By Reena Dutt
'Scotland Road' dead in the water
Here's the story: a woman, played by Emily Grogan, is found on an iceberg, dressed in nineteenth century clothing. Ending up on the front page of a tabloid magazine, she has little idea that the man (James Blair) who has taken her to an old gas station, now a doctor's office of sorts, is trying to prove that she is lying about her past on the Titanic, instead of supporting her.
The set is built with a simplicity that brings out the actors' performance. Set Designer James Blair reduced the props to a white stage, a porch chair, and an additional wooden chair, varying within the scenes. The woman wears white on entrance, and changes to the other extreme of black while being questioned -a visual representation of her probable insincerity.
While colors seem to play a metaphorical role in the show, the visuals tend to carry the performance to a different level. The entire play seems like it is directed in a screenplay format instead of a theatrical one. Maybe this has something to do with the recent Hollywood release, but even if it's a coincidence, it is not effective.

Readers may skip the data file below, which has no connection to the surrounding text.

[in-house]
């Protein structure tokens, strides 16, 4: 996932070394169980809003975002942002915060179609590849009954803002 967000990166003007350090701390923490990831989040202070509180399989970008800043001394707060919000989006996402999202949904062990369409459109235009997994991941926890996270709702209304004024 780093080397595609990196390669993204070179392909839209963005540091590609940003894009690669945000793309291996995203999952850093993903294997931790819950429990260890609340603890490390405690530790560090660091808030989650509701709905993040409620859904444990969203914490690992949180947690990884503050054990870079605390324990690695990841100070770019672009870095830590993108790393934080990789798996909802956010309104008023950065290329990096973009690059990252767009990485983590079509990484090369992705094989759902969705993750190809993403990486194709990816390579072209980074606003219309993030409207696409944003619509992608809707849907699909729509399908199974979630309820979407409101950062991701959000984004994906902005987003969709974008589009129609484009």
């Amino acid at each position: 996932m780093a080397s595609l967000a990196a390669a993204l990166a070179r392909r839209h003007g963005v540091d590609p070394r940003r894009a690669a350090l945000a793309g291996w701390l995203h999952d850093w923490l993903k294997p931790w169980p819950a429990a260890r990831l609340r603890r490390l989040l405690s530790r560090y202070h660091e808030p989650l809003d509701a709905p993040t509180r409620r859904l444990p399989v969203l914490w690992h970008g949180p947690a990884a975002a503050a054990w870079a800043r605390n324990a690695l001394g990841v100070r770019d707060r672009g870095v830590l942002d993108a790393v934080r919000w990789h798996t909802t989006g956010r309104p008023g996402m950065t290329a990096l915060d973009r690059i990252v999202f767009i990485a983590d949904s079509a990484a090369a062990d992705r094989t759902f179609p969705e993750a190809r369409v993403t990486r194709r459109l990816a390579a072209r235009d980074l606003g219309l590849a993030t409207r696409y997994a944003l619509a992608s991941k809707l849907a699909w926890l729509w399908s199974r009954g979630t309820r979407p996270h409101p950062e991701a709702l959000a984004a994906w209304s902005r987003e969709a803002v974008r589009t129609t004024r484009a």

Scenes are choppy, and put together ineffectively, creating the impression that the writer couldn't think of any conjunctions. For example, the lights fade to black after every few minutes, similar to a cut in a film, to move to the next set of dialogue. This makes the theater feel more like a discotheque.When the show ends after an hour and a half, there is a sense of relief.
Another striking similarity between the film and The Invisible Theater's performance is the similarity between two female characters -Francesca Jarvis as Frances Kittle, the oldest known Titanic survivor, and the character whose young counterpart is played onscreen by Kate Winslet. Both women are confined to wheelchairs and both have a witty, humorous way of thinking. It appears that either the play borrowed material from the movie, or there were strong similarities between the two stories. But then again, the two performances are based on the same incidents.
"The Twilight Zone" effect of the show, however, does not quite work. A porthole that appears at the end of the performance distracts the audience from understanding what's really happening. Personally, I still don't have a clue, but I doubt I'll watch it a second time to find out.
The publicity from the film is rubbing off on The Invisible Theater's performance, though - they are sold out except for the last three performances. For remaining performance dates and times, call the Invisible Theater Box Office at 882-9721.